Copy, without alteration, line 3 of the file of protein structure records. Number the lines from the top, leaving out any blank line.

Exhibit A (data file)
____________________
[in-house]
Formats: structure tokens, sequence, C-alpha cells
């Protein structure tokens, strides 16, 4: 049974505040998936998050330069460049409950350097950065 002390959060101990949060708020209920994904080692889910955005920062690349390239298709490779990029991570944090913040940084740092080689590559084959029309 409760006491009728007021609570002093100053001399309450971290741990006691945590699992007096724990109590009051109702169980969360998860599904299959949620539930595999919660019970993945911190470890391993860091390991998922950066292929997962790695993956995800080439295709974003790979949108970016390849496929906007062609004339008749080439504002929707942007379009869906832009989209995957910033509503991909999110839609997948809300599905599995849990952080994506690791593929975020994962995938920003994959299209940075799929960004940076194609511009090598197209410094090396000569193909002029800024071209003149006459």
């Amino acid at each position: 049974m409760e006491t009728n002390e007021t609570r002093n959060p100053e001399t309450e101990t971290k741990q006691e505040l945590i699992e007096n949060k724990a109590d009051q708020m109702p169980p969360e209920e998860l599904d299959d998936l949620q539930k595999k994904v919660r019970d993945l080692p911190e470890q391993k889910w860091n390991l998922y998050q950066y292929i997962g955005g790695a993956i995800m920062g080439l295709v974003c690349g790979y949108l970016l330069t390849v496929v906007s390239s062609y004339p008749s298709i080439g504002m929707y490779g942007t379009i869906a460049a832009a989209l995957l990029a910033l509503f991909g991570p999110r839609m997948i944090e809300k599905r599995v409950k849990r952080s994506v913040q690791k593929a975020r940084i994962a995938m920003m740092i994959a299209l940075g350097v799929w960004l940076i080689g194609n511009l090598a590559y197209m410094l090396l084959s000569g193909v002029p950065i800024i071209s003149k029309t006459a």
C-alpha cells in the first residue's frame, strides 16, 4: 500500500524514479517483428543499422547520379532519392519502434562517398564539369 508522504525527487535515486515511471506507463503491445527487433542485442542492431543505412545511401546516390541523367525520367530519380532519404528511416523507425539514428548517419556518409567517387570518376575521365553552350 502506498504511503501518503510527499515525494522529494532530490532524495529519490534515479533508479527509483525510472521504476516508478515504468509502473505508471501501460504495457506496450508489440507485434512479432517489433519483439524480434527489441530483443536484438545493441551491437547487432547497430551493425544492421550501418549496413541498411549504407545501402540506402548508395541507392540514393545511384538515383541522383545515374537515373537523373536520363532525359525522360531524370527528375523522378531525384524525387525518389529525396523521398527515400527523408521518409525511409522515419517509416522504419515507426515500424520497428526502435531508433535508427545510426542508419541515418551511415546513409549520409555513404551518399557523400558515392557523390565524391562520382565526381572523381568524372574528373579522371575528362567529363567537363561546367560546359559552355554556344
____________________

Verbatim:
């Protein structure tokens, strides 16, 4: 049974505040998936998050330069460049409950350097950065 002390959060101990949060708020209920994904080692889910955005920062690349390239298709490779990029991570944090913040940084740092080689590559084959029309 409760006491009728007021609570002093100053001399309450971290741990006691945590699992007096724990109590009051109702169980969360998860599904299959949620539930595999919660019970993945911190470890391993860091390991998922950066292929997962790695993956995800080439295709974003790979949108970016390849496929906007062609004339008749080439504002929707942007379009869906832009989209995957910033509503991909999110839609997948809300599905599995849990952080994506690791593929975020994962995938920003994959299209940075799929960004940076194609511009090598197209410094090396000569193909002029800024071209003149006459």